According to “Here’s how millennials could change health care” (USA Today, February 7, 2016) the health care needs of millennials differ from those of the generations that precede them (generation X. baby boomers, and senior citizens – see chapter 3 for discussion of different generations).
Review the influences on the consumer decision process in chapter 5 (see Exhibit 5-2). From reading the article or drawing on personal observations, identify how at least one factor in each category (economic needs, psychological variables, social influences, culture and ethnicity, and purchase situation) could influences how a millennial consumer choose and consumes health care.
Many of our students love Apple products and the brand in general. It usually ranks in the top 2-3 most frequently mentioned when I survey my students to share their favorite brands. Our textbooks use an Apple case study to open chapter 5 (Consumer Behavior). Over the last 40 years, Apple has produced some truly memorable advertising. Some have called the Apple 1984 Super Bowl commercial the greatest ad ever. I personally like the “Think Different” campaign and enjoy using it to demonstrate differentiation and positioning. Over at The Next Web you can find “The 40-year evolution of Apple ads” (April 5, 2016). It offers some commentary sprinkled between 12 ads from over the years. Most of the ads are from the last decade.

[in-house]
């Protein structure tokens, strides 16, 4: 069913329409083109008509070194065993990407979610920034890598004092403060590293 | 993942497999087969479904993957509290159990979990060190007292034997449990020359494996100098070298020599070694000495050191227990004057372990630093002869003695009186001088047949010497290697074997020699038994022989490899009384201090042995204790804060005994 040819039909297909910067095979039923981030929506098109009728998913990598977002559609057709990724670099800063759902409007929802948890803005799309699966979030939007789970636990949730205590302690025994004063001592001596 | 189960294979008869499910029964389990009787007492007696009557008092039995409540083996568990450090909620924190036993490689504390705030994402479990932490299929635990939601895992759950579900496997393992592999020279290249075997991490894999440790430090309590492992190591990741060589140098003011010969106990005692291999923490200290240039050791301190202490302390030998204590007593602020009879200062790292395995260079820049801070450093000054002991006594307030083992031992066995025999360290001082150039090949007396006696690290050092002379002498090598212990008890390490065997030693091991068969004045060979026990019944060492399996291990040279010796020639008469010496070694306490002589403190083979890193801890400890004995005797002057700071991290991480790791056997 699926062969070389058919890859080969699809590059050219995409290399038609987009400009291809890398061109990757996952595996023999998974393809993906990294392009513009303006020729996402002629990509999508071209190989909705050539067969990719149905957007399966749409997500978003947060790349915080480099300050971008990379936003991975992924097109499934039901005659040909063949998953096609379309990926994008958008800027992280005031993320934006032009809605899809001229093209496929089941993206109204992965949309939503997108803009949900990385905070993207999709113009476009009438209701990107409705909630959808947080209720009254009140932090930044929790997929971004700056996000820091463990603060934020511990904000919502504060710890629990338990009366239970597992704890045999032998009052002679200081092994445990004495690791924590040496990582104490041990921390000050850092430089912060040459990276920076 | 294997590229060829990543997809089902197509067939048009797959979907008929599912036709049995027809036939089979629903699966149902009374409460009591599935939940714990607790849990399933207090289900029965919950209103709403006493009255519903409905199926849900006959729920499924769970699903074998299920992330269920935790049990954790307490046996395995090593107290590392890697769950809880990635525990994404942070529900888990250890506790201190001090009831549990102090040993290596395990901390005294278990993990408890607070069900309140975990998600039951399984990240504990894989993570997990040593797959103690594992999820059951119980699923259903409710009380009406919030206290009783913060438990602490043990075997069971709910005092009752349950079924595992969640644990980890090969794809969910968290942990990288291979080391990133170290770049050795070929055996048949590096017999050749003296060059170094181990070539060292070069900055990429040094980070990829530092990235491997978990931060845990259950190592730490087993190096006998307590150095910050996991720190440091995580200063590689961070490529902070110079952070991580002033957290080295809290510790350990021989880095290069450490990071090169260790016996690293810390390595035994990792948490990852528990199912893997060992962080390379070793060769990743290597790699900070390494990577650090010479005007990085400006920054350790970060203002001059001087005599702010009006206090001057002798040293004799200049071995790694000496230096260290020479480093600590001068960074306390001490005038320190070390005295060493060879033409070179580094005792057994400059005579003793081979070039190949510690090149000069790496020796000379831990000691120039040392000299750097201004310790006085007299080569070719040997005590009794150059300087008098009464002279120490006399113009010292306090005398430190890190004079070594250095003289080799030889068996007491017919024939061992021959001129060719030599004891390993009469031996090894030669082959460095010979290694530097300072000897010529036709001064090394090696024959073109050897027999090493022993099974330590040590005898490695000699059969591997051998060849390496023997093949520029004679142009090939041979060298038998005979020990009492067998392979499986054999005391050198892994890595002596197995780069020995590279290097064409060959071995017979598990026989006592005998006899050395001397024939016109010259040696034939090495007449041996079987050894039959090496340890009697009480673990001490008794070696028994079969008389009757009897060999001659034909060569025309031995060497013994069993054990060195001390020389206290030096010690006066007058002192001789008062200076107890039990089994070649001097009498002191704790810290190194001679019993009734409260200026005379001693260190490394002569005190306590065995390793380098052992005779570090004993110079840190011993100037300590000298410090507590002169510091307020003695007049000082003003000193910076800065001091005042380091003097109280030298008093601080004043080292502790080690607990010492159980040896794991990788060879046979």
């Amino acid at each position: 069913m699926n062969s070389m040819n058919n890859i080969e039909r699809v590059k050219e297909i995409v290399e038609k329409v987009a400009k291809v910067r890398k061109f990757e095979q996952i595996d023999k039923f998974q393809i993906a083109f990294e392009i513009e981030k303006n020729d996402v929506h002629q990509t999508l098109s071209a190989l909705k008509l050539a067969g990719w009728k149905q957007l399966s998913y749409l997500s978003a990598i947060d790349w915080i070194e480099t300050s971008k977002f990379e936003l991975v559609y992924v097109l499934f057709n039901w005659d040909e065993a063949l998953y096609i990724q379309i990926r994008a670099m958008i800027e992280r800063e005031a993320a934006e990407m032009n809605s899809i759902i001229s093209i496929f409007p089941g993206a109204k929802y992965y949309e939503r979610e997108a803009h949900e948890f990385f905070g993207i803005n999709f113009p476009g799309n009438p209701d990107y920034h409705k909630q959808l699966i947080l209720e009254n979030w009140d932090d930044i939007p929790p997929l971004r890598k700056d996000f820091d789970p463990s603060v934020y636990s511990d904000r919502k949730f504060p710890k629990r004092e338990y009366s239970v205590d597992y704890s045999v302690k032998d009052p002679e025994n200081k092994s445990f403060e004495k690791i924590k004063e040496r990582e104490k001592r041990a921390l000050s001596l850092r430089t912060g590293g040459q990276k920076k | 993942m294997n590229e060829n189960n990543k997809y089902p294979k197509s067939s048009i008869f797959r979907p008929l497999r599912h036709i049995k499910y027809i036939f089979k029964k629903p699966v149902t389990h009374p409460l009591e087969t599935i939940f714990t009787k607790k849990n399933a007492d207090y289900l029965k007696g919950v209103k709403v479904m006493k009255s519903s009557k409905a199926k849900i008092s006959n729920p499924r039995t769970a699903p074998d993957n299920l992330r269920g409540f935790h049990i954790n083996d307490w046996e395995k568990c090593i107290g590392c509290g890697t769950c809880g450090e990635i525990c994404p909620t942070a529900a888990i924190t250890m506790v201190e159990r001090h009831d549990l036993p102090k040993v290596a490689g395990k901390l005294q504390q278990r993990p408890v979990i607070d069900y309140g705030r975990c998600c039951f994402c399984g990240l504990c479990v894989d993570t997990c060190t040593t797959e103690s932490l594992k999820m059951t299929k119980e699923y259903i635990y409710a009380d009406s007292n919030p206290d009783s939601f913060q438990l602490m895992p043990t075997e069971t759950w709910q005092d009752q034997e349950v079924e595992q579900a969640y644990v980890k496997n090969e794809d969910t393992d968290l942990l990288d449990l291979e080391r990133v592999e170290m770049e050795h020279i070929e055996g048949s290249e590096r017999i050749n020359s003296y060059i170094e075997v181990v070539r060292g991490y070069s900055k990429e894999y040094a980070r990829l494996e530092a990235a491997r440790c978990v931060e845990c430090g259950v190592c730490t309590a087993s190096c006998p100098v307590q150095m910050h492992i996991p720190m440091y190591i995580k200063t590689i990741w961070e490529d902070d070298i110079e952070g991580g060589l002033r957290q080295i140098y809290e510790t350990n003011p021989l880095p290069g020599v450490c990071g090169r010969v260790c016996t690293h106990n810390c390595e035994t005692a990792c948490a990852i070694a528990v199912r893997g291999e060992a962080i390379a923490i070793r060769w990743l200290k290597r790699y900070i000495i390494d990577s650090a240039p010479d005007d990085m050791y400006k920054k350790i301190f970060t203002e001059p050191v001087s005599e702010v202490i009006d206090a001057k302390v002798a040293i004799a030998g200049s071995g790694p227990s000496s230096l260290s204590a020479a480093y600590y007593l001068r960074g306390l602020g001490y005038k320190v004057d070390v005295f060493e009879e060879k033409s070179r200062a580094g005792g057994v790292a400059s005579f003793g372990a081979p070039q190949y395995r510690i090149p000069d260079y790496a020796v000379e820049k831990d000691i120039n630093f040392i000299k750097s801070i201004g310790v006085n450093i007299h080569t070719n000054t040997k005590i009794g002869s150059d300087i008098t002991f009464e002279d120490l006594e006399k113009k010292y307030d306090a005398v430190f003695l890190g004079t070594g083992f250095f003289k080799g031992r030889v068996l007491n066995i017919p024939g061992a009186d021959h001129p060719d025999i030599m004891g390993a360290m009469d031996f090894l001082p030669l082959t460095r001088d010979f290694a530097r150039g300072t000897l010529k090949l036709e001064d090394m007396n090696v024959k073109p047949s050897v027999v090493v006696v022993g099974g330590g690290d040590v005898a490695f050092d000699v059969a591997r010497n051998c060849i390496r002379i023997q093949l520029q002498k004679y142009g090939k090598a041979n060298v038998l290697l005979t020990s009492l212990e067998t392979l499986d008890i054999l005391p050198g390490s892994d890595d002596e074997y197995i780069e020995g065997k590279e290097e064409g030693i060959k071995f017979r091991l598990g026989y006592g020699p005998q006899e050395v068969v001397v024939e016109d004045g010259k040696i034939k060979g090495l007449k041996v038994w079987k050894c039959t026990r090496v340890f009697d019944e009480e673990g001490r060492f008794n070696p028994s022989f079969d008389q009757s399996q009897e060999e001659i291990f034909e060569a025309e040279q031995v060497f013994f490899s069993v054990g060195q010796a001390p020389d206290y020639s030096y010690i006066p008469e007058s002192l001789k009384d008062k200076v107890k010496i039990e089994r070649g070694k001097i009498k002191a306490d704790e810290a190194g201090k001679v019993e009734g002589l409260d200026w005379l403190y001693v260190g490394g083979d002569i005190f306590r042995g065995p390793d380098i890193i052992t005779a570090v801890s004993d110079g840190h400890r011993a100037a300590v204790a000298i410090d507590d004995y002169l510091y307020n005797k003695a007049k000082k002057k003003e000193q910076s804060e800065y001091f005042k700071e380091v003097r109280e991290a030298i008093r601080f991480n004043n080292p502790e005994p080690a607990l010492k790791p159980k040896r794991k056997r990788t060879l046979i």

These ads could be shown to demonstrate how Apple’s strategy has evolved over the years — or a few could be shown to introduce chapter 5 and foster a discussion of this chapter opener. The ads could also be used to show how the personal computer market evolved (product life cycle) or as examples of advertising when that is covered in class. The video below provides a look at Apple’s history in 40 seconds.
The driverless car is a reality. This video might be fun to drop into a lecture on the external market environment — to stimulate a discussion of technology. What markets will the driverless car influence? How will it change law enforcement? What about bars and restaurants — which may have more demand as people can stay out and drink without having to drive home? There are predictions that driverless cars will have many fewer accidents? What are the implications for the automobile insurance industry? What about demand in hospital emergency rooms?
These discussions will help students see the need to monitor technological changes that may not immediately appear to impact their business. The emergence of the driverless car (which now seems inevitable) will impact many different product-markets. There might also be a discussion of consumer behavior (some consumers may love this idea, it may be a challenge for others) or the product life cycle (how do you introduce this product to the market) or new product development (the role of prototypes).
The video shows Mercedes Benz’s driverless car prototype.